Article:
Based on an 18-month survey, the Michigan Section of the American Society of Civil Engineers said nine vital infrastructure systems -- aviation, dams, drinking water, energy, navigable waterways, roads/bridges, storm water treatment, wastewater collection and transit -- needed massive transfusions of money if Michigan's economic prosperity and quality of life are to be maintained.
Of the nine systems, aviation, wastewater collection and energy received an overall rating of C, while the remaining systems received a D rating. In 2005, the society gave the entire U.S. infrastructure an overall rating of D+.
Thirty-seven percent of Michigan's roads are in poor or mediocre condition, and thirty-nine percent of Michigan's major roads are congested, according to the report. Reasons why are the usual suspects.
The six major reasons for the condition of the state's roads include: a history of underfunding, decline in fuel tax revenues, rising costs, rising demand, the diversion of funds and an aging infrastructure, according to the report.
The anti-tax Michigan Chamber makes that rare exception for a tax increase to fix roads. Taxes are OK, you see, if they serve business, so they have been pushing on this issue for quite some time. You would think that they would see the light on other quality of life issues as well, since that would serve business too, but instead they call for "more cuts" on everything else. I guess we have to settle for whatever we can get. From MIRS:
"Doing nothing on this key issue would mean lost jobs, bad roads, sending federal money for Michigan to other states, and a failure to improve public transit - which does not sound like a winning political strategy to me," he added.
Political strategy? Is the Chamber admitting that politics comes before the needs of the state and its people and businesses? Silly rabbit, of course it does. Seems the Republicans have been warned by their strategists that any mention of the "t" word might cost them in an election that is a year and a half away, so we better not address our state's critical problems, lest someone pay a political price later. Makes you wonder exactly when anything can ever get done when they play these games this far out.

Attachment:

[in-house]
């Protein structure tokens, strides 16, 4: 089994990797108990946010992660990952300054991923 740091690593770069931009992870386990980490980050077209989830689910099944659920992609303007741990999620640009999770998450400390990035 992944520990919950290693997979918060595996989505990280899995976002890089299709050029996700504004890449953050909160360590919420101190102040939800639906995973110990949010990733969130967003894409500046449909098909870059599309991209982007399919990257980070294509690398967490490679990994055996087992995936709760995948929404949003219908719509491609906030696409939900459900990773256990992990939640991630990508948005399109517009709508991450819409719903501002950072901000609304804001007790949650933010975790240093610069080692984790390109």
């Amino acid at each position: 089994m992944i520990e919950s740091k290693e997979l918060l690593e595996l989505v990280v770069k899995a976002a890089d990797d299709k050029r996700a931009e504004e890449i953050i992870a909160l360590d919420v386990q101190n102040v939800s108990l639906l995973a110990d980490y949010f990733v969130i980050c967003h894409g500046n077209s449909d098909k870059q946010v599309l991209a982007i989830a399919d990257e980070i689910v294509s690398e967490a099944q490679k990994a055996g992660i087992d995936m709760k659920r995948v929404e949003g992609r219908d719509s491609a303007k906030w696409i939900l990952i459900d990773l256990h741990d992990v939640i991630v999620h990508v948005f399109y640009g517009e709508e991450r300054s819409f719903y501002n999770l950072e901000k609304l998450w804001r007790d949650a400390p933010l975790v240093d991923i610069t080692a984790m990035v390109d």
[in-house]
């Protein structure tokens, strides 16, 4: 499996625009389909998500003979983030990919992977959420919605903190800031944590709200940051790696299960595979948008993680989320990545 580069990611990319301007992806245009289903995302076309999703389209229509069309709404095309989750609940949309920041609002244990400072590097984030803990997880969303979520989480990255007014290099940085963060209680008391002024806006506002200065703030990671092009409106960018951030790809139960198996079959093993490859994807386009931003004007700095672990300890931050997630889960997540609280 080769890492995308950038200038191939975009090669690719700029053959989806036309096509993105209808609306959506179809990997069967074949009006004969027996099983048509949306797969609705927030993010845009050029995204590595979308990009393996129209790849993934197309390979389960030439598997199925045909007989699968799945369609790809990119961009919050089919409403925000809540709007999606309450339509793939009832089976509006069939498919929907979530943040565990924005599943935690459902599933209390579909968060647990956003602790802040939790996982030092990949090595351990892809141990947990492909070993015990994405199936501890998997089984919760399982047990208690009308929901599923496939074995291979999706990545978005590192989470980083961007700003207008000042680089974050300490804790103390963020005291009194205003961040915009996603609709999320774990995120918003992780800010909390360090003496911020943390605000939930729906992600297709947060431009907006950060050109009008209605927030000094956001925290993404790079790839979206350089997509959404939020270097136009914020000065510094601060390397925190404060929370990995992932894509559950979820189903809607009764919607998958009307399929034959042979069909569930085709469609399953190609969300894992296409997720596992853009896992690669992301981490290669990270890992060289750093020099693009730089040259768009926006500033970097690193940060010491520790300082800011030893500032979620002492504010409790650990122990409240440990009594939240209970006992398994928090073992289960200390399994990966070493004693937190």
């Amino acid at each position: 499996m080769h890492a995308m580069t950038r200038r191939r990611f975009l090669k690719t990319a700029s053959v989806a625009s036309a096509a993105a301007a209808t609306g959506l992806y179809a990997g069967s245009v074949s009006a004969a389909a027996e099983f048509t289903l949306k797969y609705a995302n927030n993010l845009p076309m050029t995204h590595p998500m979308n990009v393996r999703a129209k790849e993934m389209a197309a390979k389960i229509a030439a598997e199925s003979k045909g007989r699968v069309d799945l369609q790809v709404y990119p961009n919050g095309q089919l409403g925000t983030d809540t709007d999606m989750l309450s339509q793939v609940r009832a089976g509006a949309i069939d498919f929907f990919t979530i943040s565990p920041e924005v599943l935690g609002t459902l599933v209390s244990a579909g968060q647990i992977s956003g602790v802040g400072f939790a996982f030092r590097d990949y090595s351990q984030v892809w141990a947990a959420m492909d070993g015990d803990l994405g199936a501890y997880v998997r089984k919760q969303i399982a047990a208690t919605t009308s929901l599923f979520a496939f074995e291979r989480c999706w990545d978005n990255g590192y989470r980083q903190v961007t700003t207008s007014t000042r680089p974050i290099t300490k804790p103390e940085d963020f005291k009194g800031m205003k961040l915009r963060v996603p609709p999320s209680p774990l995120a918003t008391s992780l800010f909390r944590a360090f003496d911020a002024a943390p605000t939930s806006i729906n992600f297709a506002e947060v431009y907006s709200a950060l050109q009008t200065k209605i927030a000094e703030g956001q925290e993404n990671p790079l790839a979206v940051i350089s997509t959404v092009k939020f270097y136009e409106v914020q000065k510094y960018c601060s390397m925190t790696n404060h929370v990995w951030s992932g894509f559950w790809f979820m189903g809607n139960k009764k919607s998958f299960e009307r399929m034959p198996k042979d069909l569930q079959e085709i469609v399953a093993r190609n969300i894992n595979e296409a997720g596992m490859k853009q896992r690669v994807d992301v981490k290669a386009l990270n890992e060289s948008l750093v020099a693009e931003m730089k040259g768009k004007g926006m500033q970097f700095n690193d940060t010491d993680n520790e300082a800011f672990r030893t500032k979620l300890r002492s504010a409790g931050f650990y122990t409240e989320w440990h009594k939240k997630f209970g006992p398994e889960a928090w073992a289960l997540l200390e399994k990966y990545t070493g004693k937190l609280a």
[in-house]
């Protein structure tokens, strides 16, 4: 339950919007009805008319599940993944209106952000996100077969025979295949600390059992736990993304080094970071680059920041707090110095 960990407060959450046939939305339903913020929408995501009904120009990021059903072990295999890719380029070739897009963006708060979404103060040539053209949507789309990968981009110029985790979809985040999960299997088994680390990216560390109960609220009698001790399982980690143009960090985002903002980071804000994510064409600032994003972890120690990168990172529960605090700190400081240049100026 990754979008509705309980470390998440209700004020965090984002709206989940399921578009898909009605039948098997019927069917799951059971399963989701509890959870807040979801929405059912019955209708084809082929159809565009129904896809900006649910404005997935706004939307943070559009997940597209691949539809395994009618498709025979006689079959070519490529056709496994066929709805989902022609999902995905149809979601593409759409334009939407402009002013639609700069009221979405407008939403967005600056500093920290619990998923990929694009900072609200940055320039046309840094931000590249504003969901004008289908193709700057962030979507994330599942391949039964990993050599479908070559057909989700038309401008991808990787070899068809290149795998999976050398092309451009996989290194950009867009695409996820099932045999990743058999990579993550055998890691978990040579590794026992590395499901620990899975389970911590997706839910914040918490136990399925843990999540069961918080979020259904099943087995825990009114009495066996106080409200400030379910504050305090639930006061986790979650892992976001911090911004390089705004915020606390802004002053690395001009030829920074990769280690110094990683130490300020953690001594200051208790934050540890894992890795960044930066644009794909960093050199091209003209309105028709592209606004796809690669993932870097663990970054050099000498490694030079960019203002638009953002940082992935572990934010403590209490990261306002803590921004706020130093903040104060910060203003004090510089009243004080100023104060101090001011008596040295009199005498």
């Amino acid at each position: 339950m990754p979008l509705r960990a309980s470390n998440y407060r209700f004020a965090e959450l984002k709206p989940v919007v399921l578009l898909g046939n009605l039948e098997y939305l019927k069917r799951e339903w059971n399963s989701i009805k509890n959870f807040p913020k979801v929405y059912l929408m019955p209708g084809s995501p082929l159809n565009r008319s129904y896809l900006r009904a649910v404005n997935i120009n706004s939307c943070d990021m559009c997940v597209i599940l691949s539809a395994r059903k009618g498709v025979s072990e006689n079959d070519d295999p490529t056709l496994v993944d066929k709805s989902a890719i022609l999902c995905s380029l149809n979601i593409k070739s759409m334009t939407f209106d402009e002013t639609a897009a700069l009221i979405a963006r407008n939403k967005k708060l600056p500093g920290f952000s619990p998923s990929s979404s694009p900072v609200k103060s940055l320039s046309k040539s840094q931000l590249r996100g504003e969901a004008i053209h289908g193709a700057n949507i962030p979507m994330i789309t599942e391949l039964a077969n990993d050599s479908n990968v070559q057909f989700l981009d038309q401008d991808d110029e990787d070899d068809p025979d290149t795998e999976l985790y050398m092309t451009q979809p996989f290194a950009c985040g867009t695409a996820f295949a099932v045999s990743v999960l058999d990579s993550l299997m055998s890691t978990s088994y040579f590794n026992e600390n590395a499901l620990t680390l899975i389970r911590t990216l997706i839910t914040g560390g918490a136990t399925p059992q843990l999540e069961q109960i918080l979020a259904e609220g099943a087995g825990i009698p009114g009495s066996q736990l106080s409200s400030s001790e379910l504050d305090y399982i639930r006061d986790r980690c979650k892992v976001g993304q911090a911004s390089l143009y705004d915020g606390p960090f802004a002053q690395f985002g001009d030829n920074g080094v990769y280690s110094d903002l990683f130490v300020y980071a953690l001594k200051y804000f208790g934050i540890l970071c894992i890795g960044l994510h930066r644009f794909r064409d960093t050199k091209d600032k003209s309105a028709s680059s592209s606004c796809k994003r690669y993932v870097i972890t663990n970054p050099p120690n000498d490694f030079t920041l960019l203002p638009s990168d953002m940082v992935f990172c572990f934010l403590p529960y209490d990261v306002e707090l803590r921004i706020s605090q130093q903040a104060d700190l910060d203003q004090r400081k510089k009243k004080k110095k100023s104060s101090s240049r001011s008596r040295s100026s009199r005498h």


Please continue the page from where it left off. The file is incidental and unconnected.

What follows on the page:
Short version: GOP political futures are more important than the state's economic health or your safety. Just in case you haven't realized that yet.
The problem that Studley and proponents of changing Michigan's fuel tax system face is that political operatives are getting nervous about public reaction to any change that could even has the whiff of "tax increase." GOP strategists are warning their lawmakers that backing a gasoline tax conversion or increase plan is just political suicide.
"Now's not the time," one strategist recently told MIRS.
Senate Republican Jud Gilbert is reported to have had five GOP votes last fall to throw out our gas tax and replace it with a new wholesale tax. Because they didn't move on this, that head count is now down to three, and after this warning, it's doubtful we will see any movement at all. The stimulus money helps a bit, but does nothing to solve the overall problem that we are underfunding road repair and other infrastructure needs.
You can thank a pink pig and the GOP strategists next time you take the car for repairs. A recent report shows that we pay an average of $370 per motorist a year for our bad roads. Perhaps we should invest in training for more auto repair mechanics - looks like we are going to need them.